Computational management is a solution to large-scale problems, though.  Honestly, running for city council just isn’t that complicated.  Talk to your neighbors, earn the endorsements of community leaders, place a table at community events.  The districts are small enough that you will mostly be relying upon personalized political communication anyway.  The Hartford mayoral race is a bit more complicated, so data and modeling play a modest role.   Think of that as a rule: as we increase the size of the electorate, the power of the office, and the (resultant) money being spent on the election, the size and complexity of the campaign apparatus increases as well.

The Obama campaign’s biggest managerial innovation was using multiple forms of data to improve decision-making in this complex environment.  Analytics is a solution to the problems introduced at massive scale.  Below the analytics floor, the tools are less useful, but they’re also less necessary.


*C’mon Politico, a 24 year-old Rick Moranis reference?  You’re better than that.

Neglect and Uncle Sam, not the Internet, Killed the Middle Class

In an interview with Salon and his newest book, “digital visionary” (Salon’s words) Jaron Lanier claims that the internet has destroyed the middle class. Kodak employed 140,000 people, while at the point of its sale to Facebook, Instagram employed just 13, and (without much exaggeration) thus, the internet killed the middle class. QED.

What a crock.

Lanier is apparently incapable of stepping back from technological determinism and looking at the actual causes of our ballooning economic inequality — which, to cut to the chase, is primarily a result of our policy choices. Yet the role of government in determining the overall shape of the economy is too often understated or outright ignored by those who wring their hands about growing economic inequality.

With some noted exceptions, those who criticize Lanier still mostly point at the old standby twin bogeymen of automation and outsourcing. The HuffPost chat in which all of the guests are willing to challenge Lanier’s conclusions is typical on this count but hardly alone. To his credit, Buffalo State College economist Bruce Fisher starts heading in the right direction with his concerns about fostering and preserving the political and social engagement of those who are being left out, but he fails to take it the next step and discuss the major policy changes and political neglect that have brought us to this point.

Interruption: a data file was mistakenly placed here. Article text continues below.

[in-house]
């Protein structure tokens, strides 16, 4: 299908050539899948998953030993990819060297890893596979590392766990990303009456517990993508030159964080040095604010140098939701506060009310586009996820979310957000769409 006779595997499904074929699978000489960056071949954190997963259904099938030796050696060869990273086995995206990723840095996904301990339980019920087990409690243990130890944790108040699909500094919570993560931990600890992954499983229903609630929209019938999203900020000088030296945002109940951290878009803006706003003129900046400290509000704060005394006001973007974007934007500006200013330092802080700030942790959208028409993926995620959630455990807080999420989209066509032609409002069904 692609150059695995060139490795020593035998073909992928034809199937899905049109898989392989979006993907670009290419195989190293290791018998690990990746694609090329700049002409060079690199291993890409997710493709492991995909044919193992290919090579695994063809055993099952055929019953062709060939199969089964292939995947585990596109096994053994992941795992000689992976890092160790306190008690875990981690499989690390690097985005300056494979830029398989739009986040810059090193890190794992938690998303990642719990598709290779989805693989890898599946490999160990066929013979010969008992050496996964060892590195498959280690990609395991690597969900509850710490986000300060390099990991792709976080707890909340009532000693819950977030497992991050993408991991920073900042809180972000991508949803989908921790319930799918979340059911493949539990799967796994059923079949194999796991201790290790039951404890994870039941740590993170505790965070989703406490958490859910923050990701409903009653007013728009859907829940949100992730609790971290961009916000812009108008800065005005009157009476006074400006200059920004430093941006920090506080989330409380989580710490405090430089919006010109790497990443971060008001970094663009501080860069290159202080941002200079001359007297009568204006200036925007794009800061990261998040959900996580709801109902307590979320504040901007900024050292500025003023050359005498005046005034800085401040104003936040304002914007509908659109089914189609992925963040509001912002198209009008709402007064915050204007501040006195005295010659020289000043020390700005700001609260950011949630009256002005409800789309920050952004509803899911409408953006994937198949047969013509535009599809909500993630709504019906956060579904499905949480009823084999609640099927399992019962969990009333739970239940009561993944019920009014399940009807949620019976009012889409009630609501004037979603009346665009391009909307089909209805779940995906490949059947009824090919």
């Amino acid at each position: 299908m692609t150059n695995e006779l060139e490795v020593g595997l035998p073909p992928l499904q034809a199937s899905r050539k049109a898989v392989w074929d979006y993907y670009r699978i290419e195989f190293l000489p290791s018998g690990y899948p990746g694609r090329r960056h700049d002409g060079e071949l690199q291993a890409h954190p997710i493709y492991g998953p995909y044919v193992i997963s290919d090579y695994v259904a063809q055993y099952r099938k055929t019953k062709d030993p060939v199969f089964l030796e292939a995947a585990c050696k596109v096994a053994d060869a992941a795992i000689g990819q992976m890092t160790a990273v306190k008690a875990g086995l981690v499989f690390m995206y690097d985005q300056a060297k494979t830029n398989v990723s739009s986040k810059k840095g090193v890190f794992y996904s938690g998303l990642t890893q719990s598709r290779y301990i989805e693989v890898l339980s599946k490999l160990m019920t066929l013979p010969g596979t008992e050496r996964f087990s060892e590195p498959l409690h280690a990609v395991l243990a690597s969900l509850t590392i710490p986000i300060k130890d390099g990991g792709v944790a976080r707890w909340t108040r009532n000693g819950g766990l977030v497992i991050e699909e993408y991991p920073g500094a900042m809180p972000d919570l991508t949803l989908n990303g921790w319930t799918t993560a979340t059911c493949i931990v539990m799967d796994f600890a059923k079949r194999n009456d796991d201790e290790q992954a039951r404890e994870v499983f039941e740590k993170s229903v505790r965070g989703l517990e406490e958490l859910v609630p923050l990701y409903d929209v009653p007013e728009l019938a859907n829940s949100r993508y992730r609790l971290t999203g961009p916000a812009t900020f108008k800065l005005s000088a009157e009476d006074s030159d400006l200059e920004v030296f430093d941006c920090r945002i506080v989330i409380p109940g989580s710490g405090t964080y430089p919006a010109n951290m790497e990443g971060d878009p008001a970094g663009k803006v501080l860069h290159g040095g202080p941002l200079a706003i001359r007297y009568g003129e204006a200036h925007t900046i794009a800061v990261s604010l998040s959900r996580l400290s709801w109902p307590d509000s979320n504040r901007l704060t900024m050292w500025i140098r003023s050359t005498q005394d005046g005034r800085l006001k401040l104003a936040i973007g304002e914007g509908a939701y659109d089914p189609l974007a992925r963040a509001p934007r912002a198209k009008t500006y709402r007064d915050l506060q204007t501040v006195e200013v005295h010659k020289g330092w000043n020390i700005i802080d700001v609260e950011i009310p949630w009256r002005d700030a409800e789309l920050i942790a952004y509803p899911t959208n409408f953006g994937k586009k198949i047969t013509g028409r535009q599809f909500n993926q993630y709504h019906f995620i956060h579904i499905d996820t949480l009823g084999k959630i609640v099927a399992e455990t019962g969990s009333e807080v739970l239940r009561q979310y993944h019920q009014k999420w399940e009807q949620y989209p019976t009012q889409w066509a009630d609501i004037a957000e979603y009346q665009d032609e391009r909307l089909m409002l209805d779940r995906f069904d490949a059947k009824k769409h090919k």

The best explanation that I’ve seen of America’s growing wealth inequality is Winner-Take-All Politics, in which Jacob Hacker and Paul Pierson start with a simple look at other industrialized countries to show that inequality isn’t an inexorable outcome trade and automation. The Germans and Swedes certainly have similar chances to outsource their manufacturing and use technology to reduce labor forces.

Not only does the rest of the industrial world have the internet, too, better telecom policy means they generally have faster connections and cheaper prices. Yet as measured by the Gini Coefficient, a measure of economic inequality, their economies have far more equal distributions of income in take-home pay and wealth.

The wealth distribution in particular is just shocking — the US has a wealth Gini of .801 (where 1.000 is “one person owns everything”), the fifth highest among all included countries and almost exactly the same as the distribution of wealth across the entire planet (.803). Think about that for a second; we have the same radically unequal distribution of capital within the US as among the entire population of the world across all countries — from Hong Kong and Switzerland to Nigeria and Haiti.

With our paper-thin social safety net and highly unequal distribution of income and wealth, we’re left with an economy where tens of millions struggle to get by while wealthy Manhattanites are hiring handicapped “relatives” for $1,000 per day to be able to skip the lines at Disney World.